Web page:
By Greg Lepore
Jul 3, 2015
Picture a factory large enough to rumble the ground upon which it sits and active enough to cover blue skies with rolling tides of black smoke. In this factory, imagine a series of assembly lines along which stand thousands of operators, each specializing in a certain segment of production, each with a unique approach to performing their task. All are exceptionally qualified, and all have dedicated their life to the successful operation of the factory. Nonetheless they remain subject to the rigid procedures set by their overseer.
At the beginning of the assembly line sits a mountain of raw material. Each chunk is slightly different from the next. One is big, one is small. One is bright, one is dull. One comes from the East, another from the West. One needs only minor refining, another needs plenty of work. Still, at their core each piece is cut from the same block. Imagine that by the end of the assembly line, each chunk has been crafted in the same exact manner - all now serve an identical purpose.
Growing up in the 90s, such factories existed. They were many, in fact, and found in every town across the United States of America - these factories were called schools. The operators? The teachers. The raw material? The students. The purpose of the assembly line? To produce the next generation of investors and technological innovators.
Education in the 90s was not education for education’s sake. Education in the 90s was education for America’s sake, to ensure that it remained the wealthiest and most technologically advanced country in the world, the by-product of this scheme being a high-paying job for the worker. America would not progress through developments in its culture, it was argued, for its culture already reigned supreme.
The education system of the 90s was one in which students were commodities, investments from which positive returns in the form of a high-paying career or breakthrough technological innovation were expected. Brighter students were constantly pushed to enroll in advanced math and science courses with the expectation that they would one day become bankers, accountants, engineers, doctors, or computer scientists. Rarely was a student pushed to enroll in an advanced humanities course, of which there were significantly fewer.
The focus on math and science resulted from two deeply entrenched beliefs in modern America. The first, that studying math and science leads to job security and financial stability. The second, that in a modern world still bound by the legacy of the industrial revolution, a society can only progress through technological innovation. Excelling at humanities’ subjects furthers neither of these two beliefs. Therefore their emphasis was considered counterintuitive to the goals of education.
America is in crisis, and one must wonder whether the education system that had a hand in leading to the present state of affairs can be the same system that will bring about a brighter future. Will America’s continued success come from future generations of investors and technological innovators, or will it be continued by generations of socially aware critical thinkers? Maybe, just maybe the time has come to treat the humanities with the same respect as math and science.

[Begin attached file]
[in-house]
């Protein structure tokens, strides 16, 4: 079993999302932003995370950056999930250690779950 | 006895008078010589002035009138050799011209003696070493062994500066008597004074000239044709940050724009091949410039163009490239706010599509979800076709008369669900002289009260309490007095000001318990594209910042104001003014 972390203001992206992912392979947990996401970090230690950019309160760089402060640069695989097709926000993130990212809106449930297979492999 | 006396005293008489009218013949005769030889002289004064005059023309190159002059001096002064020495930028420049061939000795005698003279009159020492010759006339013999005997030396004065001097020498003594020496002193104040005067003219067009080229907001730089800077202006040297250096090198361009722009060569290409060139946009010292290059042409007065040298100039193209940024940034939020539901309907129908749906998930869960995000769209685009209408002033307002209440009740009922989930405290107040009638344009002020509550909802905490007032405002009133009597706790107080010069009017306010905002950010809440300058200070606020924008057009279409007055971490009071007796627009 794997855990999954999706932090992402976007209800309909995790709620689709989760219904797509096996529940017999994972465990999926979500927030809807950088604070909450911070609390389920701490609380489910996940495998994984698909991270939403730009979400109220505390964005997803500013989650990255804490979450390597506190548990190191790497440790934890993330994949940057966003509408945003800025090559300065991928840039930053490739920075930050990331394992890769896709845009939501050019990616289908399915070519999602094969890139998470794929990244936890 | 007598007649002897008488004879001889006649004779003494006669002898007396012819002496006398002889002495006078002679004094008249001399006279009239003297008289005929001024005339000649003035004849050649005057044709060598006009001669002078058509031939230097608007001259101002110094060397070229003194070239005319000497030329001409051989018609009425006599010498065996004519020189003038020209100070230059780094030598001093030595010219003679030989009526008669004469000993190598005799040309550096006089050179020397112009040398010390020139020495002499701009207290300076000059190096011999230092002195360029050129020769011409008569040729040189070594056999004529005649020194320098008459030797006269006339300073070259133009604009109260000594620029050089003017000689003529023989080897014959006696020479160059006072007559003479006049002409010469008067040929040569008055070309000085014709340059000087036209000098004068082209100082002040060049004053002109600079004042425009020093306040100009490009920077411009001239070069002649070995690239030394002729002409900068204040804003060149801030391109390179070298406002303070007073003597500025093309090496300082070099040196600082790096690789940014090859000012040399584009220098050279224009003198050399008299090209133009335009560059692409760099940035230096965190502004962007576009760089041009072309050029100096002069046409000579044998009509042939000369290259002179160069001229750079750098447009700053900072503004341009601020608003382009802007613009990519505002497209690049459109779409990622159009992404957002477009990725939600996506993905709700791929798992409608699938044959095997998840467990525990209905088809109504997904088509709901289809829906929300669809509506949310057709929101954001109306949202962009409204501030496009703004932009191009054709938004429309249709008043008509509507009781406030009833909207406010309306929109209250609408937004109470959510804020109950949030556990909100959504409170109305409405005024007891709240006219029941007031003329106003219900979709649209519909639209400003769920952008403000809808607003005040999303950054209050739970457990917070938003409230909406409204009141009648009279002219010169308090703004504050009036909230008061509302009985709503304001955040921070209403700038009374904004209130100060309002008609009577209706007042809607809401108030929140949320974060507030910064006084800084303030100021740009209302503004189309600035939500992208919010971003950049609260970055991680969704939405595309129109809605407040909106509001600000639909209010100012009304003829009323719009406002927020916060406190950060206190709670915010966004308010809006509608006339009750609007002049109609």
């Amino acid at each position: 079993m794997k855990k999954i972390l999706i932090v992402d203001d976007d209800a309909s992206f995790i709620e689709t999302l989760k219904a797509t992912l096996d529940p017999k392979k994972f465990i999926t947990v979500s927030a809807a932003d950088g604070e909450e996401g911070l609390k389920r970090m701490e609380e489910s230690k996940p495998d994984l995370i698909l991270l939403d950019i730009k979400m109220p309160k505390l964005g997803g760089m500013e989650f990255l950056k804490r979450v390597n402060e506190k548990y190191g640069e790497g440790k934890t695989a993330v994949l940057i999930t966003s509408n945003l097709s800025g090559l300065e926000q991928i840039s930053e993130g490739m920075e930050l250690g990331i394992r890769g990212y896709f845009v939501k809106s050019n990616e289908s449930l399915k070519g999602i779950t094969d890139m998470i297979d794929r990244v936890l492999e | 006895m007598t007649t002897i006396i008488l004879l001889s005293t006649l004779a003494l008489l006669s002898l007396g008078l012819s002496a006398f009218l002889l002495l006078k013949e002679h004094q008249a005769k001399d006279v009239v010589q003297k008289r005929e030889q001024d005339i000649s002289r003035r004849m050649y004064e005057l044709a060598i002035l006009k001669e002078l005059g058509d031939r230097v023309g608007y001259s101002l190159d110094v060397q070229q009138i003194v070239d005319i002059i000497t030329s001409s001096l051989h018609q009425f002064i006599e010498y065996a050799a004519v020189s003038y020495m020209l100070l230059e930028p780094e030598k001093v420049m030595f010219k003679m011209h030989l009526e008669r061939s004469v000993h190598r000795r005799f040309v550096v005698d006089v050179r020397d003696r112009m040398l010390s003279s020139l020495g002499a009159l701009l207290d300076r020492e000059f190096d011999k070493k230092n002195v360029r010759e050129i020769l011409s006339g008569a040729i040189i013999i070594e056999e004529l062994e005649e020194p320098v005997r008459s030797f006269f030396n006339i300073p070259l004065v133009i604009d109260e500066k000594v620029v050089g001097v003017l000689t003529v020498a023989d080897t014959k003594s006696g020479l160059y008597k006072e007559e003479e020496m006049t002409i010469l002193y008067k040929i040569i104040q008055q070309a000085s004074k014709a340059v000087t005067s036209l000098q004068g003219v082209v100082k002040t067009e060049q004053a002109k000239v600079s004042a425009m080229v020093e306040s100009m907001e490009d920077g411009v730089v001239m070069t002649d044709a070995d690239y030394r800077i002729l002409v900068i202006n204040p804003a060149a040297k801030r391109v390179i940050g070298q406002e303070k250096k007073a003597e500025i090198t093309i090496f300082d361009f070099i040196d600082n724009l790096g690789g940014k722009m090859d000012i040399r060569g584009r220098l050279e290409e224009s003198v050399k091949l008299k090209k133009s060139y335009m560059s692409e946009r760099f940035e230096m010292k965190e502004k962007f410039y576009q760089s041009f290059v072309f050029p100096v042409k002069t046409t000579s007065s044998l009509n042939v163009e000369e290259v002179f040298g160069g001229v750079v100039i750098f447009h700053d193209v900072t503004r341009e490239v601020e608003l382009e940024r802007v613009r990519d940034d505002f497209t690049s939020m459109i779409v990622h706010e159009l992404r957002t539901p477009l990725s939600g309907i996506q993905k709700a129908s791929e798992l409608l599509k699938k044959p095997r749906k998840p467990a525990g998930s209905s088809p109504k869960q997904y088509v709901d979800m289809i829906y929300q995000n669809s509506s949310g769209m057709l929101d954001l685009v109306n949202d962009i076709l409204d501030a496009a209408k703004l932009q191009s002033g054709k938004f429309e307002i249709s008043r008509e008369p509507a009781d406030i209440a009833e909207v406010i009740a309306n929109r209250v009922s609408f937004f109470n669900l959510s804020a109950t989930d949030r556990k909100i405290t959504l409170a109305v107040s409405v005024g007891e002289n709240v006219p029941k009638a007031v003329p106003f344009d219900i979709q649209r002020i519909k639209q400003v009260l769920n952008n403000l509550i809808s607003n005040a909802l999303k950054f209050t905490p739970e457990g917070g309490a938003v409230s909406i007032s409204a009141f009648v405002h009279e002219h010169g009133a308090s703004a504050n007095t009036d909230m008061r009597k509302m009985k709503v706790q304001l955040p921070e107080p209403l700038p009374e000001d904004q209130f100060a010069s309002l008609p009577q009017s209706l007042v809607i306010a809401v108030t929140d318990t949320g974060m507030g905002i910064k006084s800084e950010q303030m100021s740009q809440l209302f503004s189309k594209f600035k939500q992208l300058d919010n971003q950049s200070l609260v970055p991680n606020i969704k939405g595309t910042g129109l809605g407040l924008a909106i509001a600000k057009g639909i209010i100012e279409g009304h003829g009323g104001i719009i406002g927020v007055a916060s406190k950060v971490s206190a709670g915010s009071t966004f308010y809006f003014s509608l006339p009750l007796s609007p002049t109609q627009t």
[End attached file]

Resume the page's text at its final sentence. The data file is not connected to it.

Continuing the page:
Math and science are important to education. This is unarguable. At the same time, it is important to recognize that neither contributes anything beneficial to a society engulfed in a moral crisis. 8th graders can multiply and divide. They can explain the water cycle, memorize sections of the Periodic Table, understand the processes of evolution, even construct small models of buildings and cars. But do they know the true story of America complete with all its greatest accomplishments and failures? Do they understand not only that racism is wrong but from where racism stems? Can they comprehend why some are poor and some are rich? Do they know that media outlets and politicians sometimes stretch the truth? Do they realize the way the world is right now is not the way it always has to be?
What’s frightening about a radical focus on math and science is that these are two subjects based entirely on facts. They do not require a consideration of abstract concepts. Answers to questions in the humanities however are rarely straightforward. The humanities are subjects that require critical thinking, formation an opinion, consideration of another’s viewpoint, and commencement of debate. The humanities force a child to ask “why” and “what-if.”
America in its present moral crisis would be well served by a revision of its school system, a revision that would provide students with more of an opportunity to think complexly not just about their community but about the entire world around them. For when it comes time to make the difficult decisions that will determine the future of the country, the students who excel in critical thinking, those who question everything they see and hear, those who understand the causes and effects of happenings in society, will be the ones to save the country from internal destruction.
“The Humanities are academic disciplines that seek to understand and interpret the human experience, from individuals to entire cultures, engaging in the discovery, preservation, and communication of the past and present record to enable a deeper understanding of contemporary society.” – The Humanities Matter!